So you’ve spent the last 9 months planning to plan, planning, and then ripping up the plan and planning again. You’ve done all of the necessary shopping, the cot is up, moses basket ready, drawers full of cute outfits (some that will never get worn, sorry), you’ve had your manic ‘nesting’ phase and cleaned and scrubbed and organised every last orifice of your home, you’ve binge-watched box sets and finished all the books you’ve been meaning to read for the last two years (because you’ll never have time to do those things again, everyone’s told you), you’ve even given birth and brought your baby home.
Then come the visitors. They keep you pretty busy for the first few days, dropping in and out, sometimes outstaying their welcome just a tad. Or a lot. And if you’ve got a partner, husband or wife at home on leave for those treasured two weeks, then they’re there with you too. Whether they’re annoying you and getting in the way, or being hugely helpful and supportive, or most likely a weirdly great combination of the two, the point is that they are there.
And then they’re not.
Suddenly adult company pretty much ceases (unless you count Judge Rinder). Everyone goes back to work and their daily schedules, and all those baby type things that people warned you about that would suck up every minute of your life just don’t seem to be doing their job. The baby’s fed, winded, nappy changed (twice) and has fallen asleep again. You’re left just waiting; waiting for the baby to wake up, for the postman to come, for literally anything to happen at all. You did everything you needed and wanted to do before you brought your bundle of cuteness home, so there aren’t even any bloody box sets left to watch. Cue boredom.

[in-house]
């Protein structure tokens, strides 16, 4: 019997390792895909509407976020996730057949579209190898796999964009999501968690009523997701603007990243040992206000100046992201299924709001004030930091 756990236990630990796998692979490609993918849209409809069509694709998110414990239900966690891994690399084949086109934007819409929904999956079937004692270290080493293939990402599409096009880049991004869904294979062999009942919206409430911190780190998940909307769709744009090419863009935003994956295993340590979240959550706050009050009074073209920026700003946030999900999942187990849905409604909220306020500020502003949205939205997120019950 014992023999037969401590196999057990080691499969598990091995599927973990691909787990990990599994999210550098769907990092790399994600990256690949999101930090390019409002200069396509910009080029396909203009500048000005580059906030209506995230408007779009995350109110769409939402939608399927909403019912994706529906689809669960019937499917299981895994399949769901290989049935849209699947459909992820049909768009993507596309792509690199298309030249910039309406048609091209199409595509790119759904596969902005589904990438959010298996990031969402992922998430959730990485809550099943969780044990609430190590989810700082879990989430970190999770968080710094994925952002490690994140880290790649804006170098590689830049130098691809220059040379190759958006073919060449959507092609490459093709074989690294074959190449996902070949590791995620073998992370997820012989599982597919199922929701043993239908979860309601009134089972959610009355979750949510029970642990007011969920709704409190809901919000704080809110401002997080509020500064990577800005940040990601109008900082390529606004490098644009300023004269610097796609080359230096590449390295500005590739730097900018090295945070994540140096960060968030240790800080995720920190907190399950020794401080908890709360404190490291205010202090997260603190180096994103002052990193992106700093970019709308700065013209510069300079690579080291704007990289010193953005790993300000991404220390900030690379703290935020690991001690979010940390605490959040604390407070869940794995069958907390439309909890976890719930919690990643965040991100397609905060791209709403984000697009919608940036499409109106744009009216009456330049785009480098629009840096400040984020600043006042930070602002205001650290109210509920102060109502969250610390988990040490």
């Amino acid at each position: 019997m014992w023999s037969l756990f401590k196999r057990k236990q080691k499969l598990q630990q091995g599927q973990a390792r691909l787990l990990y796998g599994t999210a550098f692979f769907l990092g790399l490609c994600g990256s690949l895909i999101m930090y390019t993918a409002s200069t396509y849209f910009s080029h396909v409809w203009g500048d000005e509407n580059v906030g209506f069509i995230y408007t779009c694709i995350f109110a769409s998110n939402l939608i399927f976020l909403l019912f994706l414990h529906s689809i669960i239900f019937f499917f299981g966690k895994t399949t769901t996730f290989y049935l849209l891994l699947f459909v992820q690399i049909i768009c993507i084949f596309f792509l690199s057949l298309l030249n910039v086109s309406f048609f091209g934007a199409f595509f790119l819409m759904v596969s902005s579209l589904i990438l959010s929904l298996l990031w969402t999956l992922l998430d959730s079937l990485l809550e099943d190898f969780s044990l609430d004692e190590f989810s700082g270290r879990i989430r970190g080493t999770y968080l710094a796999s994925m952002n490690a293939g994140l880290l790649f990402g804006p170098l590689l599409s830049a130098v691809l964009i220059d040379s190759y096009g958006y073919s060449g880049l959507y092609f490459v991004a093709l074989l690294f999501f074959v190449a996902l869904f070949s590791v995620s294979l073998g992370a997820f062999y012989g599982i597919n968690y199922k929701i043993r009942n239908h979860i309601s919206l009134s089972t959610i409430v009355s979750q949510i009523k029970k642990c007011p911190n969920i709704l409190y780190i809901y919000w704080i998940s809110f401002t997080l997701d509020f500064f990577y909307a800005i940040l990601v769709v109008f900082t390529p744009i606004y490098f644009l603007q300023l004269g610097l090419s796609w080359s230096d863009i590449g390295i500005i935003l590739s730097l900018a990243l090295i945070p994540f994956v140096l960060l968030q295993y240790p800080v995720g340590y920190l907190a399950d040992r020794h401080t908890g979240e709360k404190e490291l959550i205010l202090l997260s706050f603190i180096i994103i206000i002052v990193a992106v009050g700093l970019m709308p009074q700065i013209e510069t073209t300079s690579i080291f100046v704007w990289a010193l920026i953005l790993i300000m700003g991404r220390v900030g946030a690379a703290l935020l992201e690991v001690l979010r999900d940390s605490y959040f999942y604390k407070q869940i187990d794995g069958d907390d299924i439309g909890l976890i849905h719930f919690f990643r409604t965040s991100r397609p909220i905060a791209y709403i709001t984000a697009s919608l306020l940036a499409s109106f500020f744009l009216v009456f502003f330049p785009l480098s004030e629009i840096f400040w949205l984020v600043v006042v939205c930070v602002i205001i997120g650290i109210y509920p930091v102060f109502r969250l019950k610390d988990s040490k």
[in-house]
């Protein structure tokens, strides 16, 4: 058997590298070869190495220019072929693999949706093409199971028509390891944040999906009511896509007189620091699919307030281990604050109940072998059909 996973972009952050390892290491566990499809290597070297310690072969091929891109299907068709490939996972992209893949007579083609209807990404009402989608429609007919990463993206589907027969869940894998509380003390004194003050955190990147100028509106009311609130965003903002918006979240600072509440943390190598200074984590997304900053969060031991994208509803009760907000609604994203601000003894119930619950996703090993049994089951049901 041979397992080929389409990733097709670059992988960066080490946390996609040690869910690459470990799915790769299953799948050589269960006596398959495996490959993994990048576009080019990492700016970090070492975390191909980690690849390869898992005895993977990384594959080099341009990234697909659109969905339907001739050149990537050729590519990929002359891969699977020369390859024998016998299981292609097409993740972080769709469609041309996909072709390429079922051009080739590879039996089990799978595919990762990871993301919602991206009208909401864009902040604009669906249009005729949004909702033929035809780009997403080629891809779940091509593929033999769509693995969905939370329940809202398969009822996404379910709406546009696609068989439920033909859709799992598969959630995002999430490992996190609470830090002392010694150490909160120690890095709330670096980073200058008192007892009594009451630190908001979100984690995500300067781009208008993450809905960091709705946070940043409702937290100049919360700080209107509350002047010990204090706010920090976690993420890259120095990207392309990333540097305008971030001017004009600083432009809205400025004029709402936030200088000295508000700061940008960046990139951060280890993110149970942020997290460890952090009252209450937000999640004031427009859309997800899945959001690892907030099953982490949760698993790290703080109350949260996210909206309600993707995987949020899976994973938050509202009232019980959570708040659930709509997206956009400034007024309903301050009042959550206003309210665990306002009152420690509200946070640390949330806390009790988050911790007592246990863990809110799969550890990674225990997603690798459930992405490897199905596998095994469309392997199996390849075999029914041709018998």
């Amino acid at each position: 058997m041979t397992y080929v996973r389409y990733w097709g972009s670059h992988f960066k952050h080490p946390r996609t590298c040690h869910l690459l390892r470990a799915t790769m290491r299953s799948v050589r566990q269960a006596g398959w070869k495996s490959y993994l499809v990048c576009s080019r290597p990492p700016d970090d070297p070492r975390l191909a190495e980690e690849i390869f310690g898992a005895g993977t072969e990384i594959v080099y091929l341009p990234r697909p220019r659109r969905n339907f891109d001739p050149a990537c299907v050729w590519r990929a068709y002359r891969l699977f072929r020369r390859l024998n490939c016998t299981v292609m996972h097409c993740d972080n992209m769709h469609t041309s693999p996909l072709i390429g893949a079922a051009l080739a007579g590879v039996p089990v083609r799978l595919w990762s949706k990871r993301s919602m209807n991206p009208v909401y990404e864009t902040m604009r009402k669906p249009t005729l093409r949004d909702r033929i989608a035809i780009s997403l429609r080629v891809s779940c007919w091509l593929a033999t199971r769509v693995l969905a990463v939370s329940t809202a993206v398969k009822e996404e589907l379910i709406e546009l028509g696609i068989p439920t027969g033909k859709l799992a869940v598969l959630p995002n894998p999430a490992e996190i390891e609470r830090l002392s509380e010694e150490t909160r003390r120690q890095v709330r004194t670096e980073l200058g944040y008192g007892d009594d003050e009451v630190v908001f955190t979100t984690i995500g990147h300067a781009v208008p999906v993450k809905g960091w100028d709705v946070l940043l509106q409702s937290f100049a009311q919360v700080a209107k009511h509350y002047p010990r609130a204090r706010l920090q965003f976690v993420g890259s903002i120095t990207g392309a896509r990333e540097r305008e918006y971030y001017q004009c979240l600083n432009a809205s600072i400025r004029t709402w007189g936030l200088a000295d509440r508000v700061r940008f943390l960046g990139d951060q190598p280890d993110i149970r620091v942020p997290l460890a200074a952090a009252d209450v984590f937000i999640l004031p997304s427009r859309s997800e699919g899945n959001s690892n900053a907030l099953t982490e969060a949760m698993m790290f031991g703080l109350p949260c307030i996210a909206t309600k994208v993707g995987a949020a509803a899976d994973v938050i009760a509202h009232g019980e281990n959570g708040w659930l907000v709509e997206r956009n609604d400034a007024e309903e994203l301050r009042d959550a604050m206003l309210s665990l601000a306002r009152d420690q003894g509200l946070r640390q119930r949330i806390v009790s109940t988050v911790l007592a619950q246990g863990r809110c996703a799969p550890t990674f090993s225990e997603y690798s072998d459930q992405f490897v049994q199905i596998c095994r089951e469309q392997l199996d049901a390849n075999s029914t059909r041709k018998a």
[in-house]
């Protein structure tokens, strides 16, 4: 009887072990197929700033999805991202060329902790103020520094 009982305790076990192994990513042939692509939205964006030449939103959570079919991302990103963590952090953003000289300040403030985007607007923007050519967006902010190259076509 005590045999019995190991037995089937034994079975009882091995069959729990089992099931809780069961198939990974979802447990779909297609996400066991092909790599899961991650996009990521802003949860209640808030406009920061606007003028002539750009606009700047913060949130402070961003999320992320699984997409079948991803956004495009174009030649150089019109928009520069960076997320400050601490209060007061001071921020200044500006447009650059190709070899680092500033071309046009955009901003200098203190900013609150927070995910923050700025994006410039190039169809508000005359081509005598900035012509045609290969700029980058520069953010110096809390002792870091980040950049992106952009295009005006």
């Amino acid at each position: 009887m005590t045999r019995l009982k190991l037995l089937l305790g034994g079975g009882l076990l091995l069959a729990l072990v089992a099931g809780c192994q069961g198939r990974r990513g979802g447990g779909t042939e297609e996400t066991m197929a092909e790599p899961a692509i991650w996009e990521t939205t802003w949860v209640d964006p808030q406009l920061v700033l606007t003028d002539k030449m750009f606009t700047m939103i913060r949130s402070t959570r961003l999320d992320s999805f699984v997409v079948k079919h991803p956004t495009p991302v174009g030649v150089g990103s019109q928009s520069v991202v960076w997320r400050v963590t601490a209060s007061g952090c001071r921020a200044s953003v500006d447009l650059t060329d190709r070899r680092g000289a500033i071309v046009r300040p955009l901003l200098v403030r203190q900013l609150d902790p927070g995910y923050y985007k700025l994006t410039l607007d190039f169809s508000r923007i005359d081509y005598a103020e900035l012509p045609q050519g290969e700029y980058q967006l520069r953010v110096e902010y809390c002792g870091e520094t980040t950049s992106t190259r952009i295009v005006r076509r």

You can find solace in the fact that this stage doesn’t last for long though, before long the baby sleeps less, may develop the evil that is colic or a variety of other illnesses which disturb their sleep, and generally start doing more things which will naturally take up more of your time.
Then, and only then will you look back on those first few weeks and wonder why you didn’t just sit on your arse more.
A Little Note
I am very aware that this will not apply to some of you (the boredom bit that is, sorry but you get the rest whether you like it or not). If you have a poorly baby, or are poorly yourself, or for any other reason the first few weeks of life with your baby are anything less than delightfully boring then please know that there is a ton of support out there for you and you can totally ignore this smug bitch with her boring first couple of bloody weeks. Or contact me! Even if the best I can offer is an ear for a rant, you never know, I might have something of use to offer… Probably not, but there’s always a hope…